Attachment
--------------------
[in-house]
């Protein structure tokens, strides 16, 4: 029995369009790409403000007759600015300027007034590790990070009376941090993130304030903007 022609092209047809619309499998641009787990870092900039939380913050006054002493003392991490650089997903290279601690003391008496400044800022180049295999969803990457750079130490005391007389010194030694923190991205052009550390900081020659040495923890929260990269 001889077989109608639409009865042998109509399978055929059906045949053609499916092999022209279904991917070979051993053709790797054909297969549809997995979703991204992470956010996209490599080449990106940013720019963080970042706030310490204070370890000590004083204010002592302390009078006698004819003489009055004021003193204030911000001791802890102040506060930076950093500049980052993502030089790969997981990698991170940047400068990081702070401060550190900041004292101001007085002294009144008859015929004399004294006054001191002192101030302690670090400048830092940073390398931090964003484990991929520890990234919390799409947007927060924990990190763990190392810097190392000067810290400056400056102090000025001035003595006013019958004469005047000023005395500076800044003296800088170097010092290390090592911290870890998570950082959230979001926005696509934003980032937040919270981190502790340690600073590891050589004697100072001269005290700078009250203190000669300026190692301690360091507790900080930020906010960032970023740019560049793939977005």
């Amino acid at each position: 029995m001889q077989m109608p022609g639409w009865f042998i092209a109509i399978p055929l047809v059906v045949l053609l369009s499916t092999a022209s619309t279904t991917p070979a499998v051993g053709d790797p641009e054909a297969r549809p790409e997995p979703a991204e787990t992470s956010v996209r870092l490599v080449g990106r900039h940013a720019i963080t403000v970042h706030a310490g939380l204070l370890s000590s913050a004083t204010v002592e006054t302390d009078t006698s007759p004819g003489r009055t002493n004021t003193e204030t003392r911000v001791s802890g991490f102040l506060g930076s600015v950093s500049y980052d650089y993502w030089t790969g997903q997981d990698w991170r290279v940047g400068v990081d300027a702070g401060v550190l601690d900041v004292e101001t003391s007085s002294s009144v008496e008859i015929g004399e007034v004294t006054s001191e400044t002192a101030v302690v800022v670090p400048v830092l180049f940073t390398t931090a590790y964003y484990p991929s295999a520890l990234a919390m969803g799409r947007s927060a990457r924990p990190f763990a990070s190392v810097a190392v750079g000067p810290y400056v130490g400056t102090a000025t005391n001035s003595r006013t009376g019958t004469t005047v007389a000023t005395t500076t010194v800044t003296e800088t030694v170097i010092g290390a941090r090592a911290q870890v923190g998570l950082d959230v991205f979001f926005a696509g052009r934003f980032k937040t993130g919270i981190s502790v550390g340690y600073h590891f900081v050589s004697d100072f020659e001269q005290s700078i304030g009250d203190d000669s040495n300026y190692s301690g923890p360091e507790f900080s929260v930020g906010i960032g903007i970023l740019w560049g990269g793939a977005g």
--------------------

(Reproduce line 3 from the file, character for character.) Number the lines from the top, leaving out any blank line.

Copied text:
């Amino acid at each position: 029995m001889q077989m109608p022609g639409w009865f042998i092209a109509i399978p055929l047809v059906v045949l053609l369009s499916t092999a022209s619309t279904t991917p070979a499998v051993g053709d790797p641009e054909a297969r549809p790409e997995p979703a991204e787990t992470s956010v996209r870092l490599v080449g990106r900039h940013a720019i963080t403000v970042h706030a310490g939380l204070l370890s000590s913050a004083t204010v002592e006054t302390d009078t006698s007759p004819g003489r009055t002493n004021t003193e204030t003392r911000v001791s802890g991490f102040l506060g930076s600015v950093s500049y980052d650089y993502w030089t790969g997903q997981d990698w991170r290279v940047g400068v990081d300027a702070g401060v550190l601690d900041v004292e101001t003391s007085s002294s009144v008496e008859i015929g004399e007034v004294t006054s001191e400044t002192a101030v302690v800022v670090p400048v830092l180049f940073t390398t931090a590790y964003y484990p991929s295999a520890l990234a919390m969803g799409r947007s927060a990457r924990p990190f763990a990070s190392v810097a190392v750079g000067p810290y400056v130490g400056t102090a000025t005391n001035s003595r006013t009376g019958t004469t005047v007389a000023t005395t500076t010194v800044t003296e800088t030694v170097i010092g290390a941090r090592a911290q870890v923190g998570l950082d959230v991205f979001f926005a696509g052009r934003f980032k937040t993130g919270i981190s502790v550390g340690y600073h590891f900081v050589s004697d100072f020659e001269q005290s700078i304030g009250d203190d000669s040495n300026y190692s301690g923890p360091e507790f900080s929260v930020g906010i960032g903007i970023l740019w560049g990269g793939a977005g």